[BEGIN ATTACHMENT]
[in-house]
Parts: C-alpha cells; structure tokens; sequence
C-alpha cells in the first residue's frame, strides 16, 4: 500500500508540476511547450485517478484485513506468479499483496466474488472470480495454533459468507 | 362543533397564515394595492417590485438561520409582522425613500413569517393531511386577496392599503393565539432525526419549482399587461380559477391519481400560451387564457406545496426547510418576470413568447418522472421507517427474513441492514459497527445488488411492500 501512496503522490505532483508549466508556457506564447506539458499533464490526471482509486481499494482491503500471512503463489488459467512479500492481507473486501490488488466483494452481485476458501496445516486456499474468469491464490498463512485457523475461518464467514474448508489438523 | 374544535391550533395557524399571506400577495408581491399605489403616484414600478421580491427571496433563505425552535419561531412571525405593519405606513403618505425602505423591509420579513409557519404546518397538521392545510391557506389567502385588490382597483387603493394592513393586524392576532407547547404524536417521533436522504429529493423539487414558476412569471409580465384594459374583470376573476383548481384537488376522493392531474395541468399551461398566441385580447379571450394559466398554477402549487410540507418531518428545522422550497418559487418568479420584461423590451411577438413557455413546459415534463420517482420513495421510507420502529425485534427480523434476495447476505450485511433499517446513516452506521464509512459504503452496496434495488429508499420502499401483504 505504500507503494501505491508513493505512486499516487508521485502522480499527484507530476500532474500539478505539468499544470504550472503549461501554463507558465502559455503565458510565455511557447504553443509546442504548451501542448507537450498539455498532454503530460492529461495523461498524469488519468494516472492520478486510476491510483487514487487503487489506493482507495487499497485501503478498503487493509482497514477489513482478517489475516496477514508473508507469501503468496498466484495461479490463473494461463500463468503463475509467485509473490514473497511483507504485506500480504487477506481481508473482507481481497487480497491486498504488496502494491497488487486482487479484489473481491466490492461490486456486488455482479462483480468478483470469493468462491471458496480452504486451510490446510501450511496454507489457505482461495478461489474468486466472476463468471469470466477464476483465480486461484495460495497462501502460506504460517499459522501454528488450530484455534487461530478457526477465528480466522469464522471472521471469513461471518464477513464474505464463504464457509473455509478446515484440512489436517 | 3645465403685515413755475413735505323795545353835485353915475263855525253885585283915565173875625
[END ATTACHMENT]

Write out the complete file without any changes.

[in-house]
Parts: C-alpha cells; structure tokens; sequence
C-alpha cells in the first residue's frame, strides 16, 4: 500500500508540476511547450485517478484485513506468479499483496466474488472470480495454533459468507 | 362543533397564515394595492417590485438561520409582522425613500413569517393531511386577496392599503393565539432525526419549482399587461380559477391519481400560451387564457406545496426547510418576470413568447418522472421507517427474513441492514459497527445488488411492500 501512496503522490505532483508549466508556457506564447506539458499533464490526471482509486481499494482491503500471512503463489488459467512479500492481507473486501490488488466483494452481485476458501496445516486456499474468469491464490498463512485457523475461518464467514474448508489438523 | 374544535391550533395557524399571506400577495408581491399605489403616484414600478421580491427571496433563505425552535419561531412571525405593519405606513403618505425602505423591509420579513409557519404546518397538521392545510391557506389567502385588490382597483387603493394592513393586524392576532407547547404524536417521533436522504429529493423539487414558476412569471409580465384594459374583470376573476383548481384537488376522493392531474395541468399551461398566441385580447379571450394559466398554477402549487410540507418531518428545522422550497418559487418568479420584461423590451411577438413557455413546459415534463420517482420513495421510507420502529425485534427480523434476495447476505450485511433499517446513516452506521464509512459504503452496496434495488429508499420502499401483504 505504500507503494501505491508513493505512486499516487508521485502522480499527484507530476500532474500539478505539468499544470504550472503549461501554463507558465502559455503565458510565455511557447504553443509546442504548451501542448507537450498539455498532454503530460492529461495523461498524469488519468494516472492520478486510476491510483487514487487503487489506493482507495487499497485501503478498503487493509482497514477489513482478517489475516496477514508473508507469501503468496498466484495461479490463473494461463500463468503463475509467485509473490514473497511483507504485506500480504487477506481481508473482507481481497487480497491486498504488496502494491497488487486482487479484489473481491466490492461490486456486488455482479462483480468478483470469493468462491471458496480452504486451510490446510501450511496454507489457505482461495478461489474468486466472476463468471469470466477464476483465480486461484495460495497462501502460506504460517499459522501454528488450530484455534487461530478457526477465528480466522469464522471472521471469513461471518464477513464474505464463504464457509473455509478446515484440512489436517 | 3645465403685515413755475413735505323795545353835485353915475263855525253885585283915565173875625